Study about Neuroplasticity and Spinal Cord Injury: Pathophysiology and Epidemiology


Neuroplasticity is a phenomena that occurs from the time of conception until old age and has distinct properties throughout life. There are three alternative approaches to understand neuroplasticity: morphological neuroplasticity, functional neuroplasticity, and synaptic plasticity. On the other hand, there are several events, such as ontogenetic plasticity, critical period, and impriting, that occur during the development of the nervous system in the embryonic and postnatal periods. Neuroplasticity, whether morphological, functional, or synaptic, is a process that underlies the dysfunctions that occur throughout life. In order to restore the destroyed circuit that will result in a neuroregenerative process, this work investigates the mechanism of neuroplasticity involving spinal cord injuries. a functional recovery, that is. Numerous organic barriers, including gliosis or the release of neurotoxic molecules, as well as other dysfunctions, were discovered both during and after the trauma mechanism, i.e., there is a primary injury brought on by the trauma itself and a secondary injury that is characterised by a chemical injury brought on by trauma, as well as an inflammatory reaction, among other things. On the basis of these earlier discoveries, pharmacological and non-pharmacological therapies have been created to enhance the neuroplasticity process and attempt to stop or slow down the chemical damage process. The work’s main goals were to define and illustrate further uses of the term “neuroplasticity,” discuss a few pathological and non-pathological circumstances, and, lastly, illustrate how neuroplasticity and some of its therapies relate to the progression of spinal cord injury. To further develop this study, a narrative evaluation of the literature from the PubMed and UpTo Date platforms from 2000 to 2020 was conducted, as well as an examination of three books. Studies on diseases and methods of treating spinal cord injuries in humans and animals were covered. Articles from before 2000 were disqualified. For the 1990s Bracken studies, an exception was made. In order to promote adequate neuroplasticity in the lesion and reduce the chemical lesion as well as other dysfunctions present at the site, pharmacological studies involving parenteral drug administration were discovered. However, many side effects, such as overdose, were reported after administration. As a result, non-pharmacological techniques incorporating, among other things, spinal supports, stem cells, and nanotechnology were created. Although some of the materials employed did not work for the therapy, nanotechnology showed promise in both the treatment and other forms. It can be said that the best way to treat spinal cord injury is to combine pharmacological and non-pharmacological treatments because it encourages neuroplasticity and helps patients with spinal cord injury overcome organic barriers and other dysfunctions. If further research yields reliable and positive results, the treatment should be registered and patented for spinal cord injury patients.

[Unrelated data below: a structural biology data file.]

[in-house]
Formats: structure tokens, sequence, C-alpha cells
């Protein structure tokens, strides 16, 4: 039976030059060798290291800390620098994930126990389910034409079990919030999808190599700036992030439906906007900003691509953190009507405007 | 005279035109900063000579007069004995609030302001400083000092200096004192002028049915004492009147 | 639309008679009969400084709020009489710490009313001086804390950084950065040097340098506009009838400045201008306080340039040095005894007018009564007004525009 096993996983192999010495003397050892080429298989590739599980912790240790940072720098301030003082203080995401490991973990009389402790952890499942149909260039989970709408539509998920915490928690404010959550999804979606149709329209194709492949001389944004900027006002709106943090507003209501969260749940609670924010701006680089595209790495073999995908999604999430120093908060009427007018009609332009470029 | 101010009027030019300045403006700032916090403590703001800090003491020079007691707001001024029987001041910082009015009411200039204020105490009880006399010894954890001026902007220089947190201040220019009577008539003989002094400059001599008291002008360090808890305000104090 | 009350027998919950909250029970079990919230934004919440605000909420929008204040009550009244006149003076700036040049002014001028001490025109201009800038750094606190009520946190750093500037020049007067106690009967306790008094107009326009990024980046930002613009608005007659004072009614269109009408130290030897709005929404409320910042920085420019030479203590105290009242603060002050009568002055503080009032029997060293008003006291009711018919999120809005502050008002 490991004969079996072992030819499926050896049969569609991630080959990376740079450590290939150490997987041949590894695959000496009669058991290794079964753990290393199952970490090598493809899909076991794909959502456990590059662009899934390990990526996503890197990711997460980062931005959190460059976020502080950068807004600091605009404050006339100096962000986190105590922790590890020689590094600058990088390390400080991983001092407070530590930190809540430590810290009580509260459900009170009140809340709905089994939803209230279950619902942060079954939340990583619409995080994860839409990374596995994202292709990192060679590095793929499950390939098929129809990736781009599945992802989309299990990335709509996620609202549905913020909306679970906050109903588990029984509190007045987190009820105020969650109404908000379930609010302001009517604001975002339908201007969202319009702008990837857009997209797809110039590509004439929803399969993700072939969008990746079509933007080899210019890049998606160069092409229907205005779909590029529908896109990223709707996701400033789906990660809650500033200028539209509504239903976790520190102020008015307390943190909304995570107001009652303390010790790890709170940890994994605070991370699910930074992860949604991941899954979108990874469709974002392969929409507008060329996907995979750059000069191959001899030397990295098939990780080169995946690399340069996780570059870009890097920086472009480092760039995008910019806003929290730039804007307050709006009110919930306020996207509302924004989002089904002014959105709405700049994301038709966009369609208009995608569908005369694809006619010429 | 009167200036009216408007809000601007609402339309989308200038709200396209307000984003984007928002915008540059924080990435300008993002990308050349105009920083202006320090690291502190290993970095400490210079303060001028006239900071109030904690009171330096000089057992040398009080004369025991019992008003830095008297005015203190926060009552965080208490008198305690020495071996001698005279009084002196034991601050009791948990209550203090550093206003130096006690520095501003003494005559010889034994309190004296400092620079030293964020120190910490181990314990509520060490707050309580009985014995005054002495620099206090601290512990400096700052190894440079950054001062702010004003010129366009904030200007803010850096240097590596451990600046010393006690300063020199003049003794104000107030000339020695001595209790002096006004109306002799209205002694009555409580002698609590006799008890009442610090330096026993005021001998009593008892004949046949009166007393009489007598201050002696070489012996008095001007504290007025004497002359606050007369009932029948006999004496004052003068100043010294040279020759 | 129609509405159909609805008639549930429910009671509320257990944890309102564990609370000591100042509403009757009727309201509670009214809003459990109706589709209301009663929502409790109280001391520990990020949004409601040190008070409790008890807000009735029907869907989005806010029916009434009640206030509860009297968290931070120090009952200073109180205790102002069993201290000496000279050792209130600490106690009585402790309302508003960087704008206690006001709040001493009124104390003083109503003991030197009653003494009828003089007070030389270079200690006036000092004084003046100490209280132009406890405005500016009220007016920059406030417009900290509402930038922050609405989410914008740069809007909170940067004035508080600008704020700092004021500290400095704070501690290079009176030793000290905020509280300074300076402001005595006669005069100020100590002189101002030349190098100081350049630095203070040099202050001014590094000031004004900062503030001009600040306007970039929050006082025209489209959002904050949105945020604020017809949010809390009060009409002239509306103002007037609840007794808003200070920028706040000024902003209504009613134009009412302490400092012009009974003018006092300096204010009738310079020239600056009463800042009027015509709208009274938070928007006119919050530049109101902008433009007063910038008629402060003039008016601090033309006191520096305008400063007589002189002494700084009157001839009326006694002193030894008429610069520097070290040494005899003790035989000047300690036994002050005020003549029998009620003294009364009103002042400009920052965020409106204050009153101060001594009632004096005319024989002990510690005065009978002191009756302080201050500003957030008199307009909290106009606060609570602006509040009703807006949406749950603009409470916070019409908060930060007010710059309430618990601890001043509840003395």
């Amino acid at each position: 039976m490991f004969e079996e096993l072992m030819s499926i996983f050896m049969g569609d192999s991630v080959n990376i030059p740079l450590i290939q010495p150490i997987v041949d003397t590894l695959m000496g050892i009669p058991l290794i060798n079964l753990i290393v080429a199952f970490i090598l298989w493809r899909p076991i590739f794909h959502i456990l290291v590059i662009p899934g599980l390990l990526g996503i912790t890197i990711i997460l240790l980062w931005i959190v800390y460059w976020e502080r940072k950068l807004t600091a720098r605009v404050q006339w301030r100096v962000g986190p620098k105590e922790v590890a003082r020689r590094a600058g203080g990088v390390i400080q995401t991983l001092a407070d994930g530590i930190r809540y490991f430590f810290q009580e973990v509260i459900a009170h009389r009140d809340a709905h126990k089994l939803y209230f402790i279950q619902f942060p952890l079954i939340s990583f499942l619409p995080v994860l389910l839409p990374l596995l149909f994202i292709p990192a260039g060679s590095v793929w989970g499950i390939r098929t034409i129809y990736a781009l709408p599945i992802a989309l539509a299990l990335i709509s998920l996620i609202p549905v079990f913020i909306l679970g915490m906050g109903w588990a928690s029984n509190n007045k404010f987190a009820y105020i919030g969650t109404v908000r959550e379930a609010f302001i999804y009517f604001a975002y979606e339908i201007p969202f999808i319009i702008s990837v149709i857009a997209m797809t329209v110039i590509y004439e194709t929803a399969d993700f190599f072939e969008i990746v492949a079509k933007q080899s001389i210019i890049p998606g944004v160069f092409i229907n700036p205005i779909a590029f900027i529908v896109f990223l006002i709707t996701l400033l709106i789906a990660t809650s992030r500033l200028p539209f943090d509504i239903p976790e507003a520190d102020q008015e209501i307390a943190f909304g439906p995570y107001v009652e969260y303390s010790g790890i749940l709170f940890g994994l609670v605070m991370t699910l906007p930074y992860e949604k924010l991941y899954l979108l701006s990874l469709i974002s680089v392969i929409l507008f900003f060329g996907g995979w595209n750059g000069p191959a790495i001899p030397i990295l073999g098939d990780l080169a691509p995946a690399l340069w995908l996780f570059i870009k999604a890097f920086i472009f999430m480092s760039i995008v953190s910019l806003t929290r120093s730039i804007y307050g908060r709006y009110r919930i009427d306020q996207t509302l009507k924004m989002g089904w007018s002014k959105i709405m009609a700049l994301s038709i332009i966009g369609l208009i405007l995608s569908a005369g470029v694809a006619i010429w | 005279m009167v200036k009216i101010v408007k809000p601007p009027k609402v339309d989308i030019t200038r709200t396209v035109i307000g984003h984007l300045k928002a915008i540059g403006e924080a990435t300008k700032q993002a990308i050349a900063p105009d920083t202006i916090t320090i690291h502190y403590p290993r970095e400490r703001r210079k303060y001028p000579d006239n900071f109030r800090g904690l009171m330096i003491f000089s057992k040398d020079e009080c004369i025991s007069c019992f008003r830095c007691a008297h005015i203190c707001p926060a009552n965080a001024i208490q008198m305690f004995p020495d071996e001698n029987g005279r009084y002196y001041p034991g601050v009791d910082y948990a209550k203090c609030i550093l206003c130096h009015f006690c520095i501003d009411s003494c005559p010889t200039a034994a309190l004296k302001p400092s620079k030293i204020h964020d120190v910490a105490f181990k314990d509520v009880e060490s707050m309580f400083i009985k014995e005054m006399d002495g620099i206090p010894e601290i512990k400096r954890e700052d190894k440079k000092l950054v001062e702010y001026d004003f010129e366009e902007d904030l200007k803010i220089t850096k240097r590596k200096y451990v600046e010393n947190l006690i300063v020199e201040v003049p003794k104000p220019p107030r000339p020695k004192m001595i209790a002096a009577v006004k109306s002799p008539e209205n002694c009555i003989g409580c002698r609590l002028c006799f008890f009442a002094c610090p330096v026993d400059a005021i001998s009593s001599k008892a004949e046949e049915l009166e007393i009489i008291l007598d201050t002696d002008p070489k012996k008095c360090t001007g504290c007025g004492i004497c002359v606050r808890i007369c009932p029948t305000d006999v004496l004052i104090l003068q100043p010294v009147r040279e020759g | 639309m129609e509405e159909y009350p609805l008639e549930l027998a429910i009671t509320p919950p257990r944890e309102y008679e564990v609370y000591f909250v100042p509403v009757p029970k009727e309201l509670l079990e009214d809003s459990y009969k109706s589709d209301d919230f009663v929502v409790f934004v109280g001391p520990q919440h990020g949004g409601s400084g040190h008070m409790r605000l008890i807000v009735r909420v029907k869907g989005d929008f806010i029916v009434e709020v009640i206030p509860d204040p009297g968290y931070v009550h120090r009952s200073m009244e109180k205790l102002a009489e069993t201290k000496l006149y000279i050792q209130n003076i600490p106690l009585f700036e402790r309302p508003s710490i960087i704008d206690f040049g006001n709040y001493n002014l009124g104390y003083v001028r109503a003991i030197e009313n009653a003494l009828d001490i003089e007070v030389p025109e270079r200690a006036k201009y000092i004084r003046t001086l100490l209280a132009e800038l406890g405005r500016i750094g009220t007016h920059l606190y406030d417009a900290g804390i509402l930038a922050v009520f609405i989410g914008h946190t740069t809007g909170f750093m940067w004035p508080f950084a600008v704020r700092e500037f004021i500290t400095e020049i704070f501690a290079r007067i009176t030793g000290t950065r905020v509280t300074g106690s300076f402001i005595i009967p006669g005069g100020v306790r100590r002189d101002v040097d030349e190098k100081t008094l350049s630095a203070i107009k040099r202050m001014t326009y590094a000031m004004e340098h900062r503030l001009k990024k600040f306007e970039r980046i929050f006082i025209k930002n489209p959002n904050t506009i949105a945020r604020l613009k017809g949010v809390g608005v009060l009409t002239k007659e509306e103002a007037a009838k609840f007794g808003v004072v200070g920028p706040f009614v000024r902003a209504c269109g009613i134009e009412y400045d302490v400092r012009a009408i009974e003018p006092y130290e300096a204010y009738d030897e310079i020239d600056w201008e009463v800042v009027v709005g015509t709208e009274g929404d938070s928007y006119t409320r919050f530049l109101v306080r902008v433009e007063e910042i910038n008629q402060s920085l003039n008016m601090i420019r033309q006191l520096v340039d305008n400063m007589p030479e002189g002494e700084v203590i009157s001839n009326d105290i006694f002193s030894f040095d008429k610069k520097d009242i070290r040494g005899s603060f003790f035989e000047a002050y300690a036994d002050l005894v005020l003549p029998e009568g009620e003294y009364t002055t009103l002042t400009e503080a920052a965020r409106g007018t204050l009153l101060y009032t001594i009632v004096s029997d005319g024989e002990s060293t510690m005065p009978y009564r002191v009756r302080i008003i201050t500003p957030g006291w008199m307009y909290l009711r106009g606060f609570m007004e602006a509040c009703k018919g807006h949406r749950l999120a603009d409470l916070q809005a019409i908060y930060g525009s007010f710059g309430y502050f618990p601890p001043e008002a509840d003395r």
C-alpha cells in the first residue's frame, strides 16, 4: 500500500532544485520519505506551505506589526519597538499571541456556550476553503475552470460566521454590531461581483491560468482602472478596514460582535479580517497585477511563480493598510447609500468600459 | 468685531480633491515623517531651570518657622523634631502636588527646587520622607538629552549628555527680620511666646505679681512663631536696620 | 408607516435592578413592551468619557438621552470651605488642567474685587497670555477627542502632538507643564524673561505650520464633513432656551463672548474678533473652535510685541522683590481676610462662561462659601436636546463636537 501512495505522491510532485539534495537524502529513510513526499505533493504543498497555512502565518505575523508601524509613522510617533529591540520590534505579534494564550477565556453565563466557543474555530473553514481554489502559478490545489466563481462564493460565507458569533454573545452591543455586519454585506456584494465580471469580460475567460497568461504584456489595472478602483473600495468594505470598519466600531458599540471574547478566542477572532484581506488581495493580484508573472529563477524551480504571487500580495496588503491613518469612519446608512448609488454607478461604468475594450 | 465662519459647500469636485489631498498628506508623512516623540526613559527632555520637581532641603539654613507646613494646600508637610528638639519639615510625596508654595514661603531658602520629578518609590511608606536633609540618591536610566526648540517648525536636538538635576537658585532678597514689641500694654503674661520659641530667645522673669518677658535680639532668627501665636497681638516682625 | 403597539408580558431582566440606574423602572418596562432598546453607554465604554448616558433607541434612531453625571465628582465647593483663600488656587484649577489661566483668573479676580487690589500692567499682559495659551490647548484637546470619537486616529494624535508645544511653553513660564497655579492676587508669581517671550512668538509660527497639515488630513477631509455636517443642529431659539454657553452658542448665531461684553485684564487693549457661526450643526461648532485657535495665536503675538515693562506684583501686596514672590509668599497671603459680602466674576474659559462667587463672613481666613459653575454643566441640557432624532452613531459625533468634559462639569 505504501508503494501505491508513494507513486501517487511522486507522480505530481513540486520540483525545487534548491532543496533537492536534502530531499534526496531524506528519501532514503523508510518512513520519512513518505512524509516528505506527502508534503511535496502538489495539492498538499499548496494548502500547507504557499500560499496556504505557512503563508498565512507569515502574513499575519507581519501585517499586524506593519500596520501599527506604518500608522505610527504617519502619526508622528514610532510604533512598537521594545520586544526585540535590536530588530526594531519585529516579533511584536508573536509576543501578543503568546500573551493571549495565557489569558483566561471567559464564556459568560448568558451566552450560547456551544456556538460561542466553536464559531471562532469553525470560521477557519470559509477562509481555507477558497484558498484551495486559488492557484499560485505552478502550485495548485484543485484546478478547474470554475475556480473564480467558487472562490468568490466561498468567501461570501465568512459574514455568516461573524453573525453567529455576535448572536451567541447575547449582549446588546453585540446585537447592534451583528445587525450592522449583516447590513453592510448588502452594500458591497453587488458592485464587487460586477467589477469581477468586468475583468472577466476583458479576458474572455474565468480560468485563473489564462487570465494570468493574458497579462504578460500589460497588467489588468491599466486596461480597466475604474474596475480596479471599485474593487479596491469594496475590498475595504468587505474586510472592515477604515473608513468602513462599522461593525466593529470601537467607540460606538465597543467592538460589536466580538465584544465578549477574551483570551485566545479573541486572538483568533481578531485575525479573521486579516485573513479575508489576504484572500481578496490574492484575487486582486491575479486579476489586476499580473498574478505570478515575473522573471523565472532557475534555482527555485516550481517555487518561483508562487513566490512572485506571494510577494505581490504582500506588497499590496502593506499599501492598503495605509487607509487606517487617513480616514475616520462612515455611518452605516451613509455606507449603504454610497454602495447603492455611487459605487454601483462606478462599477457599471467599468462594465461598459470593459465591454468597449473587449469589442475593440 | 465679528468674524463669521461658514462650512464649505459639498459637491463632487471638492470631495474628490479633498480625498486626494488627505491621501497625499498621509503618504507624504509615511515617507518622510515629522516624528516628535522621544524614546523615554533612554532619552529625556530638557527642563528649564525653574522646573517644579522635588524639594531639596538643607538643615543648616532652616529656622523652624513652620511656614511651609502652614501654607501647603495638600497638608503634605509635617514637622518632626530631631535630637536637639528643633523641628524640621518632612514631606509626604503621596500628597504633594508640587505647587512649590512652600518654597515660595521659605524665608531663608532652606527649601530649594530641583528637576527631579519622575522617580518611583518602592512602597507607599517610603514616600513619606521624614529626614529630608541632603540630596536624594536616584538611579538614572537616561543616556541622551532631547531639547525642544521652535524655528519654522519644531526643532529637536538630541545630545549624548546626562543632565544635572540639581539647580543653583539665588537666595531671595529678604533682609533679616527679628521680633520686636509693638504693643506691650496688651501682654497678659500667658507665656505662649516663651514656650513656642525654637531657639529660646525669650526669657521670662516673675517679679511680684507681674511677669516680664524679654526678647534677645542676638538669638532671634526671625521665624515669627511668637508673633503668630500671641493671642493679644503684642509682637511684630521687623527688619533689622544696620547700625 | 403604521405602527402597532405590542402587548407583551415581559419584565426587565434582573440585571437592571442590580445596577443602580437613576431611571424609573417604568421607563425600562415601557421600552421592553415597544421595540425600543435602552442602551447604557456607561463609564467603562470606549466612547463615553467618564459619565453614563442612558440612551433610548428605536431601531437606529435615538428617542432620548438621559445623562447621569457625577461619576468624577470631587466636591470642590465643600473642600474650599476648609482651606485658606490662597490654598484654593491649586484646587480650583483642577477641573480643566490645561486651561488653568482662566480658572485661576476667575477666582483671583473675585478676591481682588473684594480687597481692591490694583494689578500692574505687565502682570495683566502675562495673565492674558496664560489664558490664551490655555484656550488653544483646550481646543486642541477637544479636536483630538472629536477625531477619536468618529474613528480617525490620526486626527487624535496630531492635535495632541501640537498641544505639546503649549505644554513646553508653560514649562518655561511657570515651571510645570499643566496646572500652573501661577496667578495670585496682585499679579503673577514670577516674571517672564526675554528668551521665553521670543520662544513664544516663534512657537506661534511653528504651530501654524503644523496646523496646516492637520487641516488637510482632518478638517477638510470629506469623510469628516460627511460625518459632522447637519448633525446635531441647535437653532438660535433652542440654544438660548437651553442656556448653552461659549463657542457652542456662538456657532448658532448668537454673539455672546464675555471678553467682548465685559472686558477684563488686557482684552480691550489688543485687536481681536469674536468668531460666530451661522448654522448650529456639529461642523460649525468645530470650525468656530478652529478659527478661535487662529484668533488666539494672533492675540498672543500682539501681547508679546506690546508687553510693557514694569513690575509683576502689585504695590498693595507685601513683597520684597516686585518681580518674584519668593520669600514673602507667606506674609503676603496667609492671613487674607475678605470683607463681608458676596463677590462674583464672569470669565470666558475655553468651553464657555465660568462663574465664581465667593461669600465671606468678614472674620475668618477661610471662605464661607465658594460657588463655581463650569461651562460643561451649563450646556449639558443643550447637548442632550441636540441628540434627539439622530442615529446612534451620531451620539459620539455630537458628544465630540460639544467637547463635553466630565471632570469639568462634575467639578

Author(s) Details:

Vinicius Benatti Freire,
Nove de Julho University, Campus Vergueiro, Brazil.

Lucas Cressoni de Souza,
Nove de Julho University, Campus Vergueiro, Brazil.

Mario Henrique de Lima Martinelli,
Nove de Julho University, Campus Vergueiro, Brazil.

Antônio Eduardo Damin,
Department of Neurology of the Nove de Julho UNiversity Medical School, Neurologist and Professor of Neurology at Nove de Julho University Medical School, São Paulo, Brazil .

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Keywords: Neuroplasticity, spinal cord injury, regeneration, nanomaterials, stem cell, pathophysiology, pharmacological treatment, non-pharmacological treatment.

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